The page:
Rocky Mount Mills
Rocky Mount Mills
|Location||NC 43 and NC 48, Rocky Mount, North Carolina|
|Architectural style||Greek Revival|
|NRHP Reference #|||
|Added to NRHP||February 01, 1980|
"The first use of slaves in a North Carolina cotton mill occurred in 1817 when another planter, Colonel Joel Battle, joined with Henry A. Donaldson, a former Rhode Island manufacturer, to establish the Rocky Mount Cotton Mills on the falls of the Tar River. It contained over two thousand spindles and had a working force composed entirely of Negroes- the majority were slaves but there were also a few free Negroes. For thirty-four years Negroes were employed continuously by this company. In 1825 Henry A. Donaldson with George McNeil as his partner constructed a new mill in Fayetteville, NC approximately the size of the one in Rocky Mount. Only slaves were used as its working force."
“...Especially before the Civil War, according to historian Holland Thompson, “a majority of the people in the Middle and Western counties [of North Carolina] dressed chiefly in the clothes of domestic or local manufacture.” A superintendent of the Rocky Mount Mills recalled that in the 1850s he sold most of the coarse yarns produced at the mill “in five pound bundles for the country trade- this was woven by the country women on hand looms.” He sold the surplus yarns for “coarse filling for the Philadelphia market.” During the antebellum period and well into the twentieth century, North Carolina was known for its “little spinning mills” that produced lower grades of yarn for home manufacture and later for the weaving mills of New England and the Middle Atlantic States.”
During the last months of the conflict, the Confederacy drew its entire supply of textile goods from North Carolina mills. Northern troops recognized the significance of the textile industry’s contribution to the war effort. In raids led by General William T. Sherman, Union troops laid waste to most of Eastern North Carolina’s manufacturing base by burning the Rocky Mount Mill on the Tar River, the Great Falls Mill in Rockingham, NC, and five of the six mills in the Fayetteville vicinity. In the western counties, Union General George Stoneman stationed his cavalry in the Fries Woolen and Cotton Mill while his troops destroyed nearly 1,700 bales of cotton the company had stored in High Point, NC. Stoneman’s raiders also set fire to Patterson’s Mill in Caldwell County, a woolen mill in Guilford County, and a cotton mill in Salisbury, NC that had served as a Confederate prison during the war. Those mills that escaped direct physical destruction during the final months of the war nevertheless entered the postwar period in a weakened condition with little operating capital, obsolete or worn-out machinery, and a sharply reduced demand from local markets.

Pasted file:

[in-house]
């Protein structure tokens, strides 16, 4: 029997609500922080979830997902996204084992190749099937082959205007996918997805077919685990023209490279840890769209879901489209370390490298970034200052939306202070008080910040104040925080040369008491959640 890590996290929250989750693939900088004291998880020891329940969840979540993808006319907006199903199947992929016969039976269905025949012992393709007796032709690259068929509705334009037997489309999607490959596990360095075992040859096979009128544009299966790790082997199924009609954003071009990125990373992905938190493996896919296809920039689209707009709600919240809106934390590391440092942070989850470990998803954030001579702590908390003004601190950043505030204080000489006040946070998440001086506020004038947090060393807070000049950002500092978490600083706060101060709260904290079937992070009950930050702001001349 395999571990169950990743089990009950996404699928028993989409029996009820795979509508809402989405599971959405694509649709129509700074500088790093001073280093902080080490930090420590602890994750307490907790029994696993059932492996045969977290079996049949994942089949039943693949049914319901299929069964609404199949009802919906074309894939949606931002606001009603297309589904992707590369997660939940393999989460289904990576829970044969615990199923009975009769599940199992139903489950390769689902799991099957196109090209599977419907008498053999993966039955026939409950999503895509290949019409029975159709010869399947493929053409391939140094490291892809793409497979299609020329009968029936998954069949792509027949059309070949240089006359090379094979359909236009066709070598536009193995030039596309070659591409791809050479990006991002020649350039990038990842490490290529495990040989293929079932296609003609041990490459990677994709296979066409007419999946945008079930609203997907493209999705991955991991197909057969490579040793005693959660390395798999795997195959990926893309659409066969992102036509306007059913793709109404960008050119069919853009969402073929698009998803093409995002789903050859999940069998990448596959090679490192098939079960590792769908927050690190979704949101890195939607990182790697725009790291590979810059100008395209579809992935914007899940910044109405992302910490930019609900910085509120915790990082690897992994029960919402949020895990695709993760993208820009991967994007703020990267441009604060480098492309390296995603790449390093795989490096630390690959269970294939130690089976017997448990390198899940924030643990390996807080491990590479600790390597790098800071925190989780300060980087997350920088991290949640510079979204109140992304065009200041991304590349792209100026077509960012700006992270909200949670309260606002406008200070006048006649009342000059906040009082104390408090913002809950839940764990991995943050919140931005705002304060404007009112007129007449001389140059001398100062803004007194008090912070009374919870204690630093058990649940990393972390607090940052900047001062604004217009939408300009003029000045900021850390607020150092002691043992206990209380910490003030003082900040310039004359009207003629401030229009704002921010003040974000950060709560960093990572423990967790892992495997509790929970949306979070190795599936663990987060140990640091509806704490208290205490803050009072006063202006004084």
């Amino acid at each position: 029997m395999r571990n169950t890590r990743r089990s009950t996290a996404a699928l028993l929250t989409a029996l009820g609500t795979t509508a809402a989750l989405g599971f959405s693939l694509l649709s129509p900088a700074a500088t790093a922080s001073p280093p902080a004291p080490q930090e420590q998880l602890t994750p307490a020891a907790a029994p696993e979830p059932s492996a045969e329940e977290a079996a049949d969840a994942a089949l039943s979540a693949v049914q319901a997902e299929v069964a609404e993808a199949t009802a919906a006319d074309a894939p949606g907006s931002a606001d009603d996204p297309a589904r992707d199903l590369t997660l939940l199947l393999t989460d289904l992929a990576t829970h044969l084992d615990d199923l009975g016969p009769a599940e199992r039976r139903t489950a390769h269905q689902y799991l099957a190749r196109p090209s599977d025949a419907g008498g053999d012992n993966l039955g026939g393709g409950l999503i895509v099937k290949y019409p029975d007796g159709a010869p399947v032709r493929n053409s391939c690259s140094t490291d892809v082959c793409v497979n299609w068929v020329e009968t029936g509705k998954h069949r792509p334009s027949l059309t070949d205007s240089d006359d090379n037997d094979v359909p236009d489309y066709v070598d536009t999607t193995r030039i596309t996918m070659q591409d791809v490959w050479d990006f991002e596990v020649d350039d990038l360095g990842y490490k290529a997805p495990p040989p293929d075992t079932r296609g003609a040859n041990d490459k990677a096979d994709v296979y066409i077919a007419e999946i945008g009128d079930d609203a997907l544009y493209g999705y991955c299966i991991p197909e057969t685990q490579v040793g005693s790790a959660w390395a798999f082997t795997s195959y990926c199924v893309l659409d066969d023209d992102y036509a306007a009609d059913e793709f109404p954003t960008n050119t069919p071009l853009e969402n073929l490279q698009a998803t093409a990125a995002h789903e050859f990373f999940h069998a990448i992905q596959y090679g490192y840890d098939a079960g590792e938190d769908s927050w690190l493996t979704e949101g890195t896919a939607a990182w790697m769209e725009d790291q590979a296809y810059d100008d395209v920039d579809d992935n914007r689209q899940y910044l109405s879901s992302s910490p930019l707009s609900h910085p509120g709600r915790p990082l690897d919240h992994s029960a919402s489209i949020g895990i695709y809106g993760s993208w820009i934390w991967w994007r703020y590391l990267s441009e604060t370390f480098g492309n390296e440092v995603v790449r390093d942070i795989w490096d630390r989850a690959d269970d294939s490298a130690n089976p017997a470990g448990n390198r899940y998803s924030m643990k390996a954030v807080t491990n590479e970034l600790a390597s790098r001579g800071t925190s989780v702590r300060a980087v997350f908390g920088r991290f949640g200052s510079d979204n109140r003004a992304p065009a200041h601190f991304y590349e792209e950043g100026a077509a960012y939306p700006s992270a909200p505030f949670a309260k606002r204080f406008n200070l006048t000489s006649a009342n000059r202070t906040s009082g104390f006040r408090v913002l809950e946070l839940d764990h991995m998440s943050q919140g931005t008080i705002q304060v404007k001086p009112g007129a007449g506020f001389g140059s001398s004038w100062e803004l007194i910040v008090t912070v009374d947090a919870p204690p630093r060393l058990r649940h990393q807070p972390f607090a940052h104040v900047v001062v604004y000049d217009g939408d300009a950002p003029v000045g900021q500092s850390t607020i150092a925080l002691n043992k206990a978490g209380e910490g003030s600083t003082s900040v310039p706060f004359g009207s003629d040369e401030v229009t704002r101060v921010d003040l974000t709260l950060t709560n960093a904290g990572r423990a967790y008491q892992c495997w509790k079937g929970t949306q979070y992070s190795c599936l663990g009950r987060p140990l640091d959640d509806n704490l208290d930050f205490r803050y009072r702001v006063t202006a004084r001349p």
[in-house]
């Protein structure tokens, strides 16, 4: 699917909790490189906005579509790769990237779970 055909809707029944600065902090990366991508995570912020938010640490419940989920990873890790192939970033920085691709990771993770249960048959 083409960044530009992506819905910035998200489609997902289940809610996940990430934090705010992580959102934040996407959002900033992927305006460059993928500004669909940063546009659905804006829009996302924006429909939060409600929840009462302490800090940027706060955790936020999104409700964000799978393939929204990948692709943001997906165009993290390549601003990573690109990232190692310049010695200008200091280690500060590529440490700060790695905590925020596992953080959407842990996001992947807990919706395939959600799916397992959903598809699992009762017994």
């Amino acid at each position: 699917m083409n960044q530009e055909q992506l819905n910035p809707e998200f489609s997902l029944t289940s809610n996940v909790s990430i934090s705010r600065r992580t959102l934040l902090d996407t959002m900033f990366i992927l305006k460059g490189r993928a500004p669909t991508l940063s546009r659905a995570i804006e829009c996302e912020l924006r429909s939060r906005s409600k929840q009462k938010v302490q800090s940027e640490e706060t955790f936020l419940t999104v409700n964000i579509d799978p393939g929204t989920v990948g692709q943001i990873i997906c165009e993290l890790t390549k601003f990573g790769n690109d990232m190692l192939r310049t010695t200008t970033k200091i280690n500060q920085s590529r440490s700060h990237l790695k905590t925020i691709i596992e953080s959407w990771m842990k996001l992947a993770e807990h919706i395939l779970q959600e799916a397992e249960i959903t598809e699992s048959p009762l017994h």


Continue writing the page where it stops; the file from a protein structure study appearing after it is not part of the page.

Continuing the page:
From 1825 to 1883, the Battle family maintained ownership of the mill. As the southern cotton industry expanded after the Civil War, the cotton mill experienced rapid growth. The company also supported a residential village for employees, which was eventually incorporated into the city of Rocky Mount in the 1920s. The mill was a major supplier of cotton yarn to the United States Army during World War II. The mills and surrounding mill village are included in the Rocky Mount Mills Village Historic District.
The general decline in the southern textile industry beginning in the 1970s eventually impacted Rocky Mount Mills, and the mill closed its doors in 1996.
- National Park Service (2009-03-13). "National Register Information System". National Register of Historic Places. National Park Service.
- Preyer, Norris W. "The Historian, the Slave and the Ante Bellum Textile Industry." Journal of Negro History, Vol. 44, No. 2, April, 1961, pages 67-82.
- Brent D. Glass. The Textile Industry in North Carolina: A History. N.C. Division of Archives and History: Raleigh, NC. 1992. Pages 21-22.
- Brent D. Glass. The Textile Industry in North Carolina: A History. Division of Archives and History: Raleigh, NC. 1992. Pages 22-23.
- Inventory of the Rocky Mount Mills Records, 1804-2004, in the Southern Historical Collection, UNC-Chapel Hill.